Tuesday, March 30, 2010

Kenya's Capability to Reform...all things Constitution

So here we are...yet again...it's a constitutional crisis! We've been through oranges and bananas...what will it be this time? Apples and lemons?

If you are anything like me, this constitutional business is not the easiest to follow...everyday yields a different story, a different proposition, a different amendment suggestion. Currently we sit under 150 different amendments that our good members of parliament (read extreme pan) have suggested for the reform. Did I mention they were all to be debated today, March 31st 2010? How realistic! (Again..read extreme pan). Everything under the sun has been written and documented about the constitutional review process but today, one article in particular caught my eye. KUDOS to the Daily Nation's article on "Our consitution not a job for our politicians alone", dated March 31st, 2010, which urges the mwananchi (ordinary Kenyan citizen) to recognize their own role in the reform process. In this article, the journalist points out that our current constitutional order has been corrupted to deny us our fundamental rights and hinder our progress...a tad harsh perhaps but the truth is said to hurt! For the past 20 or so years, the state of Kenya has remained hostage to tribal elites and it is no different with this reform process. Our 'good' MPs 'courageously' fight for the people's wants and needs with "no claim" to power or tribe...isn't this what they preach every night at 7pm, 9pm and 11pm? (Give it up to the righteousness and loyalty).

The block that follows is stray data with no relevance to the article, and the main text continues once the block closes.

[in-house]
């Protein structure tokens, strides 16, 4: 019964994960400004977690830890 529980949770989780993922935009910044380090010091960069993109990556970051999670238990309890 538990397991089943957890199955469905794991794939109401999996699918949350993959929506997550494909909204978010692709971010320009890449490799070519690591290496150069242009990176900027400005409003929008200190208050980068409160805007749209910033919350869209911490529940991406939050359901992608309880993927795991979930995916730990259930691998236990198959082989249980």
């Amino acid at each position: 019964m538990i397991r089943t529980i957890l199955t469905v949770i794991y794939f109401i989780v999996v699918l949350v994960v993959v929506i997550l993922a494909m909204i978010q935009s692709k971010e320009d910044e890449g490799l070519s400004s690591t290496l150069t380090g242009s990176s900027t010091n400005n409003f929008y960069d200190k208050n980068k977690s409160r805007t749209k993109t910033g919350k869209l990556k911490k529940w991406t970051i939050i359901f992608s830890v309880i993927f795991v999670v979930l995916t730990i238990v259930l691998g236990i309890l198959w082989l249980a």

In yet another article on related news, we have the Kenya Media Association's chairman sharing his concern with the public on Parliament's incapability to reach a concensus on the new constitution. He urges for the gap to be bridged between MPs so that Kenyans can get the document that we been yearning for, for the longest time. How appropriate a statement (read SARCASM) considering a survey taken by "Synovate Research" on our knowledge of the constitution and its proposed changes shows that majority of us are ignorant of the new draft law. Just how serious is it? Brace yourselves ladies and gentlemen...for only 6% of us are reported to be well informed about the constitution!...if this is not a prime example of the disconnect between the people and parliamentary affairs, I don't know what is.

Our generation has lived through the biggest change in Kenya with the 2002 rainbow coalition election, proof that we can actually work together to get what we want...but alas! Old habbits manifest leading to the banana-orange debacle, the unbelievably violent 2007 election, the IDP situation, mass death...and yet we choose to remain ignorant of the issues that have a direct effect on us. I'm tired of hearing people say they don't care, or they don't want to deal with it...there's nothing we can do... when will we finally begin to hold the political class to account? When will we finally say ENOUGH?

1 comment:

dj said...

I am part of the gang that knows close to nothing about the proposed constitutions. I took a break from following Kenyan politics due to my high levels of frustrations. Felt a-bit like a merry go round!